Last December, Rabbi Yitz Greenberg wrote in The Jewish Week, “Five Lessons in Jewish Ethics for Donald Trump.” I have neither Rabbi Greenberg’s learning nor his authority. But I have 25 years spent in Washington, D.C., including several tours in government, and spent much of the rest of the time observing it closely. I have watched friends achieve much and fail completely; have seen careers take off and collapse, and have been witness to both noble and contemptible conduct.
Like Rabbi Greenberg, I turn to “Pirke Avot” (“The Ethics of the Fathers”) for moral instruction and wisdom. The only thing that compares with it in the secular realm is the “Meditations” of Marcus Aurelius, a reflection on the stoic way that is a favorite of Secretary of Defense James Mattis, the most upright man in this administration.
My selections from “Pirke Avot” are, I am afraid, a bit grimmer than Rabbi Greenberg’s, but wisdom they remain.
1.10. Love work; hate lordship; and seek no intimacy with the ruling power.
The lure of power is one of the most seductive things there is. In its sillier form, it is the yearning for the trappings of power — the black limousine taking you to Andrews Air Force Base, the pass that gets you in without question to the White House, the deferential acknowledgment of the State Department operator. In that environment it is hard to remember that your job is your job: to serve the American people and their government. The temptation to abuse authority even in small ways is omnipresent, to include by lording it over underlings or friends; to throw your weight around. And nothing beats the desire to get inside what C. S. Lewis in a marvelous lecture called “The Inner Ring.” It is the most insidious and seductive of desires — to snuggle up to authority, and to compromise oneself getting there.
2.3. Be guarded in your relations with the ruling power; for they who exercise it draw no man near to them except for their own interests; appearing as friends when it is to their own advantage, they stand not by a man in the hour of his need.
They are not your friends. Even the good ones. Even those who smile at you. Politics is always a ruthless business, but it is more so in this administration, at the top of which stands a man who has not sacrificed his fortune, his reputation, his physical comfort, or his personal safety for any thing or any person other than himself. Have no expectations otherwise.
2.21. Where there is no wisdom, there is no fear of God; where is no fear of God there is no wisdom.
Of all the trivial compliments in Washington, by far the most trivial is to say that someone is smart. But smart is cheap; wisdom, in the sense of judgment about people and things, is much rarer. And wisdom is useless, as the rabbis knew, unless it is married to character — the fear of God. Clever schemes in Washington often succeed in the short run, and usually fail in the long run. If you do not revere the truth because you do not fear God, you will begin by deceiving yourself as well as others, and end by destroying yourself as a decent human being.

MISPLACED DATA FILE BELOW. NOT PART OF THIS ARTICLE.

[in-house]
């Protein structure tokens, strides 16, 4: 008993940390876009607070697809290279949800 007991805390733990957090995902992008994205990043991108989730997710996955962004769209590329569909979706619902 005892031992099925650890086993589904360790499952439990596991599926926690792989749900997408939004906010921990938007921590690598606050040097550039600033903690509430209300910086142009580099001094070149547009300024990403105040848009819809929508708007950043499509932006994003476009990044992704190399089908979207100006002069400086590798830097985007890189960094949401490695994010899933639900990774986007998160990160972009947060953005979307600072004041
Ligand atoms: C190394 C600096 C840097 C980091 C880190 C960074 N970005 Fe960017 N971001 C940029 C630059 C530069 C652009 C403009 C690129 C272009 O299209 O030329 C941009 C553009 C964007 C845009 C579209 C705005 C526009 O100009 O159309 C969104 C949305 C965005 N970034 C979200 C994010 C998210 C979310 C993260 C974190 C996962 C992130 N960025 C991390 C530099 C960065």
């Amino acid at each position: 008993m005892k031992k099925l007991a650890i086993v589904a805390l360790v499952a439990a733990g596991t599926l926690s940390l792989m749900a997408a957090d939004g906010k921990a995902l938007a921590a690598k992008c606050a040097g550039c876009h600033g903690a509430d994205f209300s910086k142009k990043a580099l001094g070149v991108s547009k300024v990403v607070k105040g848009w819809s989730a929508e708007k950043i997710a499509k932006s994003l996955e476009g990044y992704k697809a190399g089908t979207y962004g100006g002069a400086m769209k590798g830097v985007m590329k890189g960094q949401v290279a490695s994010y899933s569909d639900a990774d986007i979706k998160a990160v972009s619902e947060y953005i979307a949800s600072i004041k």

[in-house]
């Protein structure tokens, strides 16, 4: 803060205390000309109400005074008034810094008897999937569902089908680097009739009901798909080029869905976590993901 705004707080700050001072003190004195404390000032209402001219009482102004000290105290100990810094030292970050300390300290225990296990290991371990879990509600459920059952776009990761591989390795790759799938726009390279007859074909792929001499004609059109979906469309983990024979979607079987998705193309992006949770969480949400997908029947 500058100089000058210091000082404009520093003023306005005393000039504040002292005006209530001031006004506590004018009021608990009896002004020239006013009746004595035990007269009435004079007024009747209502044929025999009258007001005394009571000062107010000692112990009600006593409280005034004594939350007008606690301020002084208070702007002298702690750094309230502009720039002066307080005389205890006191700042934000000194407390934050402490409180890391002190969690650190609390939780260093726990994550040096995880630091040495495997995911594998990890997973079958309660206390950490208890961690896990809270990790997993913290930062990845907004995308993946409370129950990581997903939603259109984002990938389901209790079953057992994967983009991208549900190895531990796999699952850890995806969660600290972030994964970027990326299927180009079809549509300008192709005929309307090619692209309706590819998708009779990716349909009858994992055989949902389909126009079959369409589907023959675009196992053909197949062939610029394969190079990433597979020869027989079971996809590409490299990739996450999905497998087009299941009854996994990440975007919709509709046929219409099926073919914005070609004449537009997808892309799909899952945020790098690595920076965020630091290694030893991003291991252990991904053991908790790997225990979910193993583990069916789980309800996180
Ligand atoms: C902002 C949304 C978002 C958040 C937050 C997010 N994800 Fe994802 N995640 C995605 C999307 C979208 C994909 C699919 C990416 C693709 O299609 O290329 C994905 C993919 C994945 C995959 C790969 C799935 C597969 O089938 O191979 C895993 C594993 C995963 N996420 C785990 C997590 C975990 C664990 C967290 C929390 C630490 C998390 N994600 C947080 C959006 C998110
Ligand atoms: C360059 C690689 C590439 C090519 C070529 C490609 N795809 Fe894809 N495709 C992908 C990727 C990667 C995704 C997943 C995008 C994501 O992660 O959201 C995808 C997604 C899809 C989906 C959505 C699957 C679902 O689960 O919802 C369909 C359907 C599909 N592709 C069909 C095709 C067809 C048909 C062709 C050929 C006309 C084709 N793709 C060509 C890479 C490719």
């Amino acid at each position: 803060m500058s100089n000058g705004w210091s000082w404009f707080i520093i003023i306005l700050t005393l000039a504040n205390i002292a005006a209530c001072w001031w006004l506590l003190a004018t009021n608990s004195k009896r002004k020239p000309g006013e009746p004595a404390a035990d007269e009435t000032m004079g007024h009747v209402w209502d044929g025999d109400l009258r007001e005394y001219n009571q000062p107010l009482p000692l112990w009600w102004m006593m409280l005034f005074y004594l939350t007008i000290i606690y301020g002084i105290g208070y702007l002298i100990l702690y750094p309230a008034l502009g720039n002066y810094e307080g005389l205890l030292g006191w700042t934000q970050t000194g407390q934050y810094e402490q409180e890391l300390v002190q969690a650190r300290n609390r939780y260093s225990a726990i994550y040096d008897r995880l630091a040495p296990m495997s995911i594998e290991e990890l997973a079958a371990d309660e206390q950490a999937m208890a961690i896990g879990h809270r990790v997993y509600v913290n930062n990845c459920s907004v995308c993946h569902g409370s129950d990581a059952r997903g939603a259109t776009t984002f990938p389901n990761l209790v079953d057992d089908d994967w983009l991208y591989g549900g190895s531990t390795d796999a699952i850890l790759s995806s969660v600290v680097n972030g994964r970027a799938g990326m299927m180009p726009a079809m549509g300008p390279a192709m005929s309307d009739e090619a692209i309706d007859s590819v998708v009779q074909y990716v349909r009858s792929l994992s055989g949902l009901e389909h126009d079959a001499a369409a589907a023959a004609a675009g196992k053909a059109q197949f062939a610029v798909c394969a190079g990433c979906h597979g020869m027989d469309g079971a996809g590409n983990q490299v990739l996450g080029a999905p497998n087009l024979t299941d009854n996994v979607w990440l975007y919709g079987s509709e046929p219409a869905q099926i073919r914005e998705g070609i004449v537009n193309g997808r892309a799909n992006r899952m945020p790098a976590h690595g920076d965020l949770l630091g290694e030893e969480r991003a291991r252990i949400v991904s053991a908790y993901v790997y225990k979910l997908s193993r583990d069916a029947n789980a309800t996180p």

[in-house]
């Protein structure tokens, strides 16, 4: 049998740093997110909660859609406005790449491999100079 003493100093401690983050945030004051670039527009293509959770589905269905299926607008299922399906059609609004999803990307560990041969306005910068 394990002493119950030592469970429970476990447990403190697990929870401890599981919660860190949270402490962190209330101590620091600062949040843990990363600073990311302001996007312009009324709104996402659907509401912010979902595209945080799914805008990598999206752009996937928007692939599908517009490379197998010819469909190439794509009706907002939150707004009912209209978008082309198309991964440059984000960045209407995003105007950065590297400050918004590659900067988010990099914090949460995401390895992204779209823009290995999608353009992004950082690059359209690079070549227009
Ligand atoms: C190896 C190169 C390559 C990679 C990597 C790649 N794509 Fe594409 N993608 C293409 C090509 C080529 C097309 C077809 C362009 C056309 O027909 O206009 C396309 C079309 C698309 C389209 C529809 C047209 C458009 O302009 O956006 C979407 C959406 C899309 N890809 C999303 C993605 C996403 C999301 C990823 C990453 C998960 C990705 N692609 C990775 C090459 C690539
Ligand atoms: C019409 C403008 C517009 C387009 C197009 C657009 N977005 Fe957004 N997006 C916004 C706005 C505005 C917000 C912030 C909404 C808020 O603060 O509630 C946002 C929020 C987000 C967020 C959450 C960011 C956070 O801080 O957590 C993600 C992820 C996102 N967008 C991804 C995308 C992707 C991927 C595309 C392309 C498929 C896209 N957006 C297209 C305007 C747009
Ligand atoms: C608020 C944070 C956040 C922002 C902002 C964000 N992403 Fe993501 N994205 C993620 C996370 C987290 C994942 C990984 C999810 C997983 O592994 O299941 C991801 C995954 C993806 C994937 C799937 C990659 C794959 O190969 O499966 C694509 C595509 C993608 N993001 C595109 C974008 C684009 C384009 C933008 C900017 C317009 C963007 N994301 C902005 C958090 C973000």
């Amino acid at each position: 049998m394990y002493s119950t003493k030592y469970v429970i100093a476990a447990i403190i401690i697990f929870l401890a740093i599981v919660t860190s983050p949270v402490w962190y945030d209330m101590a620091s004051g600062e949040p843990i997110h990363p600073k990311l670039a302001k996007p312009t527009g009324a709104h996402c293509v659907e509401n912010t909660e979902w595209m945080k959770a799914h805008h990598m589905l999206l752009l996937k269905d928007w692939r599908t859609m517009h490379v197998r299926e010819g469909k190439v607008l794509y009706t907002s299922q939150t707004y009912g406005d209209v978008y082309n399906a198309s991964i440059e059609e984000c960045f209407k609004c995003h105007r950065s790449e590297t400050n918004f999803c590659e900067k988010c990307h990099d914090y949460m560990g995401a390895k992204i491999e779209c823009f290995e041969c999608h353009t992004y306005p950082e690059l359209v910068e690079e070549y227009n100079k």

2.6. In a place where there are no men, strive to be a man.
Displays of character occasionally happen in high office, but rarely. Most people get along, shade the truth, avoid conflict, accommodate themselves to power, and sign off on things they would deplore in others. The temptations are omnipresent, and none of us are immune to them. Government is a place where there is not much uprightness. In that environment, it is all the more difficult to take a stand. I kept a signed but undated letter of resignation in my office at the State Department and looked at it at now and again, hoping that it would give me the courage to do the right thing if it became necessary — thankfully, I never needed it. Remember, too, that although standing up to authority or common opinion may be difficult, it requires none of the torments suffered by the rabbis in their opposition to Rome. Speaking up may leave you isolated — but it may also inspire others to step forward, including some who will surprise you. Leaving government service voluntarily does not mean poverty or imprisonment; and it does mean leaving with your integrity intact. You don’t need much courage: just a bit of spine, that’s all.
2.7. Moreover, he saw a skull floating on the surface of the water: he said to it, Because you drowned others, they have drowned thee; and at the last, they that drowned thee shall themselves be drowned.
Or, for those of you who prefer Johnny Cash, listen to “That Old Wheel.” The most common failing of the victors in Washington is arrogance, thinking that they can wield power arbitrarily or carelessly or vindictively, failing to realize that it usually returns back on their own heads. Richard Nixon learned that the hard way.
In the Talmud (Hagigah 14b), the story is told of the four rabbis who entered an orchard. Ben Azzai died, Ben Zoma went mad, Elisha ben Avuyah (whom the rabbis later called ‘The Other’) lost his faith, and Akiva came out in peace. The orchard can be a metaphor for the allure of power and influence. But it can destroy your career, or drive you mad with anger and resentment, or cause you to lose faith in yourself, your country, and your ideals. Or you can be like Akiva, who, the Talmud tells us, entered in peace and left in peace. The word peace is essentially the same as the word “whole,” or as we might say, “with integrity.” Enter government service whole, and with humility, faith and a bit of luck, you will come out in peace.
Eliot A. Cohen served as the counselor of the Department of State, 2007-2009. He is the author of “The Big Stick: The Limits of Soft Power and the Necessity of Military Force” (Basic Books, 2017). He graduated the Maimonides School in 1973.